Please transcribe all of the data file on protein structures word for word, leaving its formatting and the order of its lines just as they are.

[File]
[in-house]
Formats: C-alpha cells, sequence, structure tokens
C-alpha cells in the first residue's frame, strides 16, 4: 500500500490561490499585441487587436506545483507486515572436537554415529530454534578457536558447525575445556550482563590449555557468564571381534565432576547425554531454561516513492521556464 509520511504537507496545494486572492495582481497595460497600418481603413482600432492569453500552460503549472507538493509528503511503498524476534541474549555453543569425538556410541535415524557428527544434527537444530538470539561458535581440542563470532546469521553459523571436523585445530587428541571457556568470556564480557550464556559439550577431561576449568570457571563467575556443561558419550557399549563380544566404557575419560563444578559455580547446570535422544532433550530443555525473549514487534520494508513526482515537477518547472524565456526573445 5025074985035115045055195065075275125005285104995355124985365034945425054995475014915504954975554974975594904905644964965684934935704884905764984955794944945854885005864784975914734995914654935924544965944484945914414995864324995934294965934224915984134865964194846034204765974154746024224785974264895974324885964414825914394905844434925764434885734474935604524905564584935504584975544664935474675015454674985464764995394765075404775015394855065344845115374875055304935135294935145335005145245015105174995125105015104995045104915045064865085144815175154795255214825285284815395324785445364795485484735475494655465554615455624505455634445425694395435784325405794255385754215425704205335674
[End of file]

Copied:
[in-house]
Formats: C-alpha cells, sequence, structure tokens
C-alpha cells in the first residue's frame, strides 16, 4: 500500500490561490499585441487587436506545483507486515572436537554415529530454534578457536558447525575445556550482563590449555557468564571381534565432576547425554531454561516513492521556464 509520511504537507496545494486572492495582481497595460497600418481603413482600432492569453500552460503549472507538493509528503511503498524476534541474549555453543569425538556410541535415524557428527544434527537444530538470539561458535581440542563470532546469521553459523571436523585445530587428541571457556568470556564480557550464556559439550577431561576449568570457571563467575556443561558419550557399549563380544566404557575419560563444578559455580547446570535422544532433550530443555525473549514487534520494508513526482515537477518547472524565456526573445 5025074985035115045055195065075275125005285104995355124985365034945425054995475014915504954975554974975594904905644964965684934935704884905764984955794944945854885005864784975914734995914654935924544965944484945914414995864324995934294965934224915984134865964194846034204765974154746024224785974264895974324885964414825914394905844434925764434885734474935604524905564584935504584975544664935474675015454674985464764995394765075404775015394855065344845115374875055304935135294935145335005145245015105174995125105015104995045104915045064865085144815175154795255214825285284815395324785445364795485484735475494655465554615455624505455634445425694395435784325405794255385754215425704205335674